Share Name Share Symbol Market Type Share ISIN Share Description
Newriver Reit Plc LSE:NRR London Ordinary Share GB00BD7XPJ64 ORD 1P
  Price Change % Change Share Price Shares Traded Last Trade
  -3.00 -3.4% 85.20 1,593,651 16:35:13
Bid Price Offer Price High Price Low Price Open Price
85.30 85.50 85.80 83.50 85.50
Industry Sector Turnover (m) Profit (m) EPS - Basic PE Ratio Market Cap (m)
Real Estate Investment & Services 91.10 -153.20 -49.10 261
Last Trade Time Trade Type Trade Size Trade Price Currency
17:45:49 O 286 85.799 GBX

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Newriver Reit Daily Update: Newriver Reit Plc is listed in the Real Estate Investment & Services sector of the London Stock Exchange with ticker NRR. The last closing price for Newriver Reit was 88.20p.
Newriver Reit Plc has a 4 week average price of 79.70p and a 12 week average price of 79.70p.
The 1 year high share price is 109p while the 1 year low share price is currently 42.70p.
There are currently 306,148,433 shares in issue and the average daily traded volume is 1,544,626 shares. The market capitalisation of Newriver Reit Plc is £260,838,464.92.
kenmitch: Strongly agree chucko1. I ticked your post but as often happens these days, it didn’t record. The easy gains have been had now but it’s been great fun for the few of us who spotted the great sector buy opportunity. e.g AEWU dividend (they even managed not to cut it) is 13% at my buy price. I would be happy with that and no capital gain but the share price has recovered strongly too.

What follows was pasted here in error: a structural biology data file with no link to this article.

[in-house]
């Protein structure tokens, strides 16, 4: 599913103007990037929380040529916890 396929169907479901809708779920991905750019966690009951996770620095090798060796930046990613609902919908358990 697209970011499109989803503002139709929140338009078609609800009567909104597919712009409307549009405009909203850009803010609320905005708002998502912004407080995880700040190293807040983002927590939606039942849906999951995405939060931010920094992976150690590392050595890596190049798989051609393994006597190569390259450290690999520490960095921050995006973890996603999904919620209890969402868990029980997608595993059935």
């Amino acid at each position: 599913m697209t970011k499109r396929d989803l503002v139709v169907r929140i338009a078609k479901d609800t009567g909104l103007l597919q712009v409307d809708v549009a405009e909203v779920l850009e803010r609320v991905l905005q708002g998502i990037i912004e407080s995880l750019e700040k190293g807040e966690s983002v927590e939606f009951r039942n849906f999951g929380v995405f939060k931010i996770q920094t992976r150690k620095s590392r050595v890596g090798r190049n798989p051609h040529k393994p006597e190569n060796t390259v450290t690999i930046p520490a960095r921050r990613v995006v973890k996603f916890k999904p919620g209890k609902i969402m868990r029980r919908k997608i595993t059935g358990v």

chucko1: Short and sharp: I only look at the future and the prospects for the business relative to the value of its underlying claims on cash flows. Every REIT, including NRR, has had a period of suffering from investors and loudmouths who had no stomach for the fight. The valuers, frankly, wet their pants over the difficulty in making the sorts of assessments they are trained to do. This is why we have seen huge rallies in every single REIT bar none the past year. Yes, some more than others, although 46p for NRR was a gift that I think has a fair amount more giving to do, never mind Barclays's indifference and stated inability to factor in the future Hawthorne sale. Many of these REITs have also had the "oh - look at them - they only talk about the positive things". It was ever thus and I pity those who talked themselves out of the obvious and enriching investments that, to my eyes, were in rarified risk/reward territory. Or the "I am going to wait it out" brigade. Have they made 100% on NRR, or 75% on EPIC, or 70% on AEWU, or 40% on RGL? Before dividends. On asset-backed, LOWLY LEVERAGED (I repeat) assets. Some of these were priced as though it was 2007 again. It's not. You should have seen the comments on the management statements from AEWU and RGL. And, to a lesser extent, RLE (although I kind of see the problems there, but still a 50% rally). All that said, the easy tens of percent are in the past and it's now a game of more intense risk management.
chucko1: Fenners66, nice of you to assume the position of town crier. But the extent to which all the noise is in the share price is really the issue of substance. Do you have anything to offer on that? PE interest in Marstons with a return of its share price to 85% of pre-covid levels (up 4x since March, in fact) bodes reasonably for NRR (or at least 25% of its estate) whose share price is firm today. NRR as much, if not more, a play on absolute property values and development partnership than covid impact from here. Nevertheless, recent vaccine news pretty reasonable.